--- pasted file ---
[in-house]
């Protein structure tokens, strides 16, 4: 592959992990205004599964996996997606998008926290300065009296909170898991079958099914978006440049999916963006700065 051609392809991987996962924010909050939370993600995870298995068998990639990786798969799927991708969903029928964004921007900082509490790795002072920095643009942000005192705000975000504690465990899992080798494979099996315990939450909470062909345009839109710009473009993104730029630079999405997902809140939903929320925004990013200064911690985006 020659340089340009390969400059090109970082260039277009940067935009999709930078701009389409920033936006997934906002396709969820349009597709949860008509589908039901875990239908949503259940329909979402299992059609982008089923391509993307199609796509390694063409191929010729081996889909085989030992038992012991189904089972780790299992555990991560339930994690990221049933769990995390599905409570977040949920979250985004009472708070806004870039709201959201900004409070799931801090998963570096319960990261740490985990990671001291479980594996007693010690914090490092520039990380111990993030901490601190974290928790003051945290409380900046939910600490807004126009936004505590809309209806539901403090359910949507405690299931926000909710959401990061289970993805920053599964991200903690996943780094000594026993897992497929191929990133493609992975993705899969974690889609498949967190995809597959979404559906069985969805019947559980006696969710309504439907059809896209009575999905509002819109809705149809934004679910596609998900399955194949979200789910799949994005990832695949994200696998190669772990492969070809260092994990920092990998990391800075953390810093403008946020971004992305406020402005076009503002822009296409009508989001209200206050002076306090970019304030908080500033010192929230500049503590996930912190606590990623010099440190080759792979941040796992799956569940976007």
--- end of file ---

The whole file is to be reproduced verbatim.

[in-house]
């Protein structure tokens, strides 16, 4: 592959992990205004599964996996997606998008926290300065009296909170898991079958099914978006440049999916963006700065 051609392809991987996962924010909050939370993600995870298995068998990639990786798969799927991708969903029928964004921007900082509490790795002072920095643009942000005192705000975000504690465990899992080798494979099996315990939450909470062909345009839109710009473009993104730029630079999405997902809140939903929320925004990013200064911690985006 020659340089340009390969400059090109970082260039277009940067935009999709930078701009389409920033936006997934906002396709969820349009597709949860008509589908039901875990239908949503259940329909979402299992059609982008089923391509993307199609796509390694063409191929010729081996889909085989030992038992012991189904089972780790299992555990991560339930994690990221049933769990995390599905409570977040949920979250985004009472708070806004870039709201959201900004409070799931801090998963570096319960990261740490985990990671001291479980594996007693010690914090490092520039990380111990993030901490601190974290928790003051945290409380900046939910600490807004126009936004505590809309209806539901403090359910949507405690299931926000909710959401990061289970993805920053599964991200903690996943780094000594026993897992497929191929990133493609992975993705899969974690889609498949967190995809597959979404559906069985969805019947559980006696969710309504439907059809896209009575999905509002819109809705149809934004679910596609998900399955194949979200789910799949994005990832695949994200696998190669772990492969070809260092994990920092990998990391800075953390810093403008946020971004992305406020402005076009503002822009296409009508989001209200206050002076306090970019304030908080500033010192929230500049503590996930912190606590990623010099440190080759792979941040796992799956569940976007």